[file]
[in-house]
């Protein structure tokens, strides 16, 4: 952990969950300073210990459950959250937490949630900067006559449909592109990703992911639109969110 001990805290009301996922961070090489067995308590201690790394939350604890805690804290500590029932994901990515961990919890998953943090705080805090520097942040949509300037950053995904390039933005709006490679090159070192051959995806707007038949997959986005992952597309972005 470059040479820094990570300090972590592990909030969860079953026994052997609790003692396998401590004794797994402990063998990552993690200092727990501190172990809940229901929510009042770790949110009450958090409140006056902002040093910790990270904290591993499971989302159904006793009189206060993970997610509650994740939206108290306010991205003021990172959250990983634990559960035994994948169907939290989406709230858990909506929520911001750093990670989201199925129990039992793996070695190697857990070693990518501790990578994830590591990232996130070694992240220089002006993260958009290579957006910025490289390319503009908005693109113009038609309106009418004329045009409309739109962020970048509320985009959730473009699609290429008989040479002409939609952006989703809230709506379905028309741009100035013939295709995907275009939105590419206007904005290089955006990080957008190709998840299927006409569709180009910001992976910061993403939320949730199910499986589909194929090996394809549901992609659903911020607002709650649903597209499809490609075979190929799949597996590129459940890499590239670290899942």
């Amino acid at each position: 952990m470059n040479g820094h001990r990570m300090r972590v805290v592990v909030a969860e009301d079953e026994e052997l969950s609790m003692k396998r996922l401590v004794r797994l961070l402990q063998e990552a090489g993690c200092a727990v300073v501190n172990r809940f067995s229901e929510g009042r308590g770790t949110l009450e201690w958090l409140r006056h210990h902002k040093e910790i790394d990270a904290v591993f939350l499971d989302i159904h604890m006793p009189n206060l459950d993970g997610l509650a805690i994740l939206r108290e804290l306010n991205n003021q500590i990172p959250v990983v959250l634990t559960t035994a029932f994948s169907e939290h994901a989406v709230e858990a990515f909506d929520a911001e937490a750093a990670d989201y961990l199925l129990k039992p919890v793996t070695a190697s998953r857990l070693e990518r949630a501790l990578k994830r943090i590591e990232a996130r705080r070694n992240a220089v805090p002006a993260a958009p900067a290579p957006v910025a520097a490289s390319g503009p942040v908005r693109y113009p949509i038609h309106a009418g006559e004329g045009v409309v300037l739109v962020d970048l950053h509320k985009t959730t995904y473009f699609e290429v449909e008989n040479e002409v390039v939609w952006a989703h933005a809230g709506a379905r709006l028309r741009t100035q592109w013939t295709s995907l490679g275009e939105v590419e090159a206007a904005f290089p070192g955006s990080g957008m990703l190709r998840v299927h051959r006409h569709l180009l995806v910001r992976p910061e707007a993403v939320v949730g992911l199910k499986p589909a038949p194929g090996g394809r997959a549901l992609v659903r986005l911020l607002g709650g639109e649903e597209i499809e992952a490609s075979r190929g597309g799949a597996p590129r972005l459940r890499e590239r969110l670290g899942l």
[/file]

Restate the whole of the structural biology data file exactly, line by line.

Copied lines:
[in-house]
């Protein structure tokens, strides 16, 4: 952990969950300073210990459950959250937490949630900067006559449909592109990703992911639109969110 001990805290009301996922961070090489067995308590201690790394939350604890805690804290500590029932994901990515961990919890998953943090705080805090520097942040949509300037950053995904390039933005709006490679090159070192051959995806707007038949997959986005992952597309972005 470059040479820094990570300090972590592990909030969860079953026994052997609790003692396998401590004794797994402990063998990552993690200092727990501190172990809940229901929510009042770790949110009450958090409140006056902002040093910790990270904290591993499971989302159904006793009189206060993970997610509650994740939206108290306010991205003021990172959250990983634990559960035994994948169907939290989406709230858990909506929520911001750093990670989201199925129990039992793996070695190697857990070693990518501790990578994830590591990232996130070694992240220089002006993260958009290579957006910025490289390319503009908005693109113009038609309106009418004329045009409309739109962020970048509320985009959730473009699609290429008989040479002409939609952006989703809230709506379905028309741009100035013939295709995907275009939105590419206007904005290089955006990080957008190709998840299927006409569709180009910001992976910061993403939320949730199910499986589909194929090996394809549901992609659903911020607002709650649903597209499809490609075979190929799949597996590129459940890499590239670290899942």
């Amino acid at each position: 952990m470059n040479g820094h001990r990570m300090r972590v805290v592990v909030a969860e009301d079953e026994e052997l969950s609790m003692k396998r996922l401590v004794r797994l961070l402990q063998e990552a090489g993690c200092a727990v300073v501190n172990r809940f067995s229901e929510g009042r308590g770790t949110l009450e201690w958090l409140r006056h210990h902002k040093e910790i790394d990270a904290v591993f939350l499971d989302i159904h604890m006793p009189n206060l459950d993970g997610l509650a805690i994740l939206r108290e804290l306010n991205n003021q500590i990172p959250v990983v959250l634990t559960t035994a029932f994948s169907e939290h994901a989406v709230e858990a990515f909506d929520a911001e937490a750093a990670d989201y961990l199925l129990k039992p919890v793996t070695a190697s998953r857990l070693e990518r949630a501790l990578k994830r943090i590591e990232a996130r705080r070694n992240a220089v805090p002006a993260a958009p900067a290579p957006v910025a520097a490289s390319g503009p942040v908005r693109y113009p949509i038609h309106a009418g006559e004329g045009v409309v300037l739109v962020d970048l950053h509320k985009t959730t995904y473009f699609e290429v449909e008989n040479e002409v390039v939609w952006a989703h933005a809230g709506a379905r709006l028309r741009t100035q592109w013939t295709s995907l490679g275009e939105v590419e090159a206007a904005f290089p070192g955006s990080g957008m990703l190709r998840v299927h051959r006409h569709l180009l995806v910001r992976p910061e707007a993403v939320v949730g992911l199910k499986p589909a038949p194929g090996g394809r997959a549901l992609v659903r986005l911020l607002g709650g639109e649903e597209i499809e992952a490609s075979r190929g597309g799949a597996p590129r972005l459940r890499e590239r969110l670290g899942l």